This might be the second shortest day on the Ring – the last day is a tiny bit shorter – but it's small and perfectly formed. Suburbia rubs shoulders with mediaeval buildings, while urban farms boast great city views, and the only problem with the whole day is that it's over before it really gets started. If you're in the mood for a longer walk, I highly recommend extending this day into parts of day 1 or day 3, especially if you're coming a long way to reach the Ring in the first place.
From the constant drone of the A2 at Falconwood, the Ring dives straight into a pleasant suburban park, complete with plenty of tennis courts and dog walkers. If you've just come from the first day of the Ring, you'll notice that the suburbs of Eltham, into which you are walking, are a notch above anything on day 1. Indeed, tucked away in the outskirts of these suburbs is Conduit Head, a tumbledown structure that turns out to be a Grade II listed piece of Tudor brickwork, an indication of the history that seeps through the area.
You might not spot this history along the particularly affluent stretch of North Place, where the houses are huge and the cars garishly ostentatious, and this exclusive theme continues right up to Eltham Palace, the principal country residence of the monarchy from the early 14th to the mid-16th centuries. The palace itself is ticketed – unfortunately I didn't have time to visit – but if you're a fan of things Tudor, don't miss the three cottages on the right just before the palace gates. They're gorgeous, and with the glimpsed views from the Ring of the pleasant palace gardens, you come away with the feeling that this is a rather special part of the world.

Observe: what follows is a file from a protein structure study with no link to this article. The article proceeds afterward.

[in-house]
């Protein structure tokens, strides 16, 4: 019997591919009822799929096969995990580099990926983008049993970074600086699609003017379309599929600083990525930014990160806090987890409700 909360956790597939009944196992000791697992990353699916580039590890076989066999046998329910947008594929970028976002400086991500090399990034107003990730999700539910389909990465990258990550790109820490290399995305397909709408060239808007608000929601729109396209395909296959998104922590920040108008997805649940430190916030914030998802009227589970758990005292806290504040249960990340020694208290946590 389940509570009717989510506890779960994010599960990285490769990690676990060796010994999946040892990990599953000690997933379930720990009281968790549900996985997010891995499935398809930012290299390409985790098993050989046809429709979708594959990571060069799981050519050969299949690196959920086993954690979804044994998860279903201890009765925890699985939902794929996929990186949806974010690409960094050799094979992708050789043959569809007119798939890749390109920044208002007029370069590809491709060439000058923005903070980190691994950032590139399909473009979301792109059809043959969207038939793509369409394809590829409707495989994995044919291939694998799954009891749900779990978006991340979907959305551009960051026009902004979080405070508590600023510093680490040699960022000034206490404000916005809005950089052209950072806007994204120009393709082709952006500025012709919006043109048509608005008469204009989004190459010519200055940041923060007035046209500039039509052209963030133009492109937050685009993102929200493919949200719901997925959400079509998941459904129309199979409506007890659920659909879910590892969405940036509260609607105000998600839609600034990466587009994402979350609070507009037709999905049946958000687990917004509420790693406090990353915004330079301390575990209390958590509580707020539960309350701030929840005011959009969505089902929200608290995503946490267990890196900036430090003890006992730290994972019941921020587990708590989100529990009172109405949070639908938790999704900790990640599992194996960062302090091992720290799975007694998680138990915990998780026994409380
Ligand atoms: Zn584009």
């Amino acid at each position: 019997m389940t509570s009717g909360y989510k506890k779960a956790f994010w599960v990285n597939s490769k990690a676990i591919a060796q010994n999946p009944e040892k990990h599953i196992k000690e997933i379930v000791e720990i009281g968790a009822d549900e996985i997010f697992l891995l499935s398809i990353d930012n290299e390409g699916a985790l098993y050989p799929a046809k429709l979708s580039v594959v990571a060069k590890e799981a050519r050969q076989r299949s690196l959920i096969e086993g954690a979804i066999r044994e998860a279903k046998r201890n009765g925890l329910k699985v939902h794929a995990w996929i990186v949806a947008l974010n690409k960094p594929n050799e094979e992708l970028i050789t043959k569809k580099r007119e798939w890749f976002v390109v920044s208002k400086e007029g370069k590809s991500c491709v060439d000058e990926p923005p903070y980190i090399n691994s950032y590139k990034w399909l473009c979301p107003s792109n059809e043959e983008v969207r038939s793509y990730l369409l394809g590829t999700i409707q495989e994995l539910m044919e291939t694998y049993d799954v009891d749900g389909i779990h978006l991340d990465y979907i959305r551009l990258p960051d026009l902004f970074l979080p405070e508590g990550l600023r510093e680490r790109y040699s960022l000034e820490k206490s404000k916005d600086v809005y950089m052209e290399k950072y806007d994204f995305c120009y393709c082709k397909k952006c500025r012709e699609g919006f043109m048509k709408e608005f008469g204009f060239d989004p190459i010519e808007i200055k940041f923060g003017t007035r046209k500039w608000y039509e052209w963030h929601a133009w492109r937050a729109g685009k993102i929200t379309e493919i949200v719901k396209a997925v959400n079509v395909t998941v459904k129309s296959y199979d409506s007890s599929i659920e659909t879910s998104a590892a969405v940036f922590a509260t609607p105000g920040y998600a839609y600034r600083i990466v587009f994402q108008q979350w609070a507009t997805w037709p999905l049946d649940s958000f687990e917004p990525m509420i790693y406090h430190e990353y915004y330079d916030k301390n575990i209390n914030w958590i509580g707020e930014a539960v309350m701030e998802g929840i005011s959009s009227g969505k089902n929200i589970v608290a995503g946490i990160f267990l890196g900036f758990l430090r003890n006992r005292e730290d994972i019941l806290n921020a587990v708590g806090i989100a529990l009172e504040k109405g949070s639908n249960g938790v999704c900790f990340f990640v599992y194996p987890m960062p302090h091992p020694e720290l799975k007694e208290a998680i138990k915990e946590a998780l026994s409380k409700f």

From Eltham Palace the Ring turns along a gravel track called King John's Walk and into farmland, though look over your shoulder and there's a great view of Canary Wharf and the Dome, a reminder that you're still well and truly in London. True to form, it's not long before you come to another suburban road and another row of houses, though because this is Eltham, they have rather pleasant rural names instead of numbers. Extending the feeling of a pleasant little corner of England, don't follow the Ring as it turns left down an overgrown path – instead, wander along the road for a few steps, and on your right you'll fine the Fairmount Residential Home, a fairly bland-looking house that turns out to have been the home of the famous cricketer W G Grace. Somehow I always saw him living in a cottage by the village green... but in London terms, I guess this is as close as you can get.
From here it's a short stroll to the end of the day's walk, past the sports fields of Eltham College and the pavilions of the City of London Sports and Social Club, and into the backstreets of Grove Park. It's a pity that it has to stop, but at least it leaves day 2 of the Ring as a great example of how pretty zone 4 can be. And that's not something you can say that often...